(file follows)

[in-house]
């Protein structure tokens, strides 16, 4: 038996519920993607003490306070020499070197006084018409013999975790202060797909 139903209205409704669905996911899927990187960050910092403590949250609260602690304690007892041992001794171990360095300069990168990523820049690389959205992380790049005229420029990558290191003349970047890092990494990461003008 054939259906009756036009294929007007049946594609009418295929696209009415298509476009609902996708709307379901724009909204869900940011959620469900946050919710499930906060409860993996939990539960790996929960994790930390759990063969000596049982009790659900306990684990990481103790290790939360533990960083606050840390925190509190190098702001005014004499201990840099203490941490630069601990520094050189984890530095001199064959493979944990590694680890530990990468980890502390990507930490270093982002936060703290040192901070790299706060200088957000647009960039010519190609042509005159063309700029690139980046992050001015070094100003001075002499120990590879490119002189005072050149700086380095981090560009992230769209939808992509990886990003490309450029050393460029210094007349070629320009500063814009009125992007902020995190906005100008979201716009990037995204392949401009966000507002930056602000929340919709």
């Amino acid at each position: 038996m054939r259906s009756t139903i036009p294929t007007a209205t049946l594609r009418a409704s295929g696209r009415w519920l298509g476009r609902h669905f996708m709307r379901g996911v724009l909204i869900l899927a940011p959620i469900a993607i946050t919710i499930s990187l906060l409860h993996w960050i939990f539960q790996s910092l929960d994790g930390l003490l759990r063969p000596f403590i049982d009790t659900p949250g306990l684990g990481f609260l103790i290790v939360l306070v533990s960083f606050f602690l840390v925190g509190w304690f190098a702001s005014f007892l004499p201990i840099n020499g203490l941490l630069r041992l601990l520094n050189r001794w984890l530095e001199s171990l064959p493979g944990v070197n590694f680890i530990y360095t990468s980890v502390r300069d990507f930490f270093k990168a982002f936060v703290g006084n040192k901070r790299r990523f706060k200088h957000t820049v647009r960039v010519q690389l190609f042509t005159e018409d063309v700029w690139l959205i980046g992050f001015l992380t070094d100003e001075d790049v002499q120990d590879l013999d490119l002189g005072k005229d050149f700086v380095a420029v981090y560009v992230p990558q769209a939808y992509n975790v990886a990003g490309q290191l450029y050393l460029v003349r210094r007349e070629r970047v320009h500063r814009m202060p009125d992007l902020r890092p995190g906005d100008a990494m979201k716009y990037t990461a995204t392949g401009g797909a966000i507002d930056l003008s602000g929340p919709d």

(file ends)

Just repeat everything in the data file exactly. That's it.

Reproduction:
[in-house]
């Protein structure tokens, strides 16, 4: 038996519920993607003490306070020499070197006084018409013999975790202060797909 139903209205409704669905996911899927990187960050910092403590949250609260602690304690007892041992001794171990360095300069990168990523820049690389959205992380790049005229420029990558290191003349970047890092990494990461003008 054939259906009756036009294929007007049946594609009418295929696209009415298509476009609902996708709307379901724009909204869900940011959620469900946050919710499930906060409860993996939990539960790996929960994790930390759990063969000596049982009790659900306990684990990481103790290790939360533990960083606050840390925190509190190098702001005014004499201990840099203490941490630069601990520094050189984890530095001199064959493979944990590694680890530990990468980890502390990507930490270093982002936060703290040192901070790299706060200088957000647009960039010519190609042509005159063309700029690139980046992050001015070094100003001075002499120990590879490119002189005072050149700086380095981090560009992230769209939808992509990886990003490309450029050393460029210094007349070629320009500063814009009125992007902020995190906005100008979201716009990037995204392949401009966000507002930056602000929340919709």
């Amino acid at each position: 038996m054939r259906s009756t139903i036009p294929t007007a209205t049946l594609r009418a409704s295929g696209r009415w519920l298509g476009r609902h669905f996708m709307r379901g996911v724009l909204i869900l899927a940011p959620i469900a993607i946050t919710i499930s990187l906060l409860h993996w960050i939990f539960q790996s910092l929960d994790g930390l003490l759990r063969p000596f403590i049982d009790t659900p949250g306990l684990g990481f609260l103790i290790v939360l306070v533990s960083f606050f602690l840390v925190g509190w304690f190098a702001s005014f007892l004499p201990i840099n020499g203490l941490l630069r041992l601990l520094n050189r001794w984890l530095e001199s171990l064959p493979g944990v070197n590694f680890i530990y360095t990468s980890v502390r300069d990507f930490f270093k990168a982002f936060v703290g006084n040192k901070r790299r990523f706060k200088h957000t820049v647009r960039v010519q690389l190609f042509t005159e018409d063309v700029w690139l959205i980046g992050f001015l992380t070094d100003e001075d790049v002499q120990d590879l013999d490119l002189g005072k005229d050149f700086v380095a420029v981090y560009v992230p990558q769209a939808y992509n975790v990886a990003g490309q290191l450029y050393l460029v003349r210094r007349e070629r970047v320009h500063r814009m202060p009125d992007l902020r890092p995190g906005d100008a990494m979201k716009y990037t990461a995204t392949g401009g797909a966000i507002d930056l003008s602000g929340p919709d």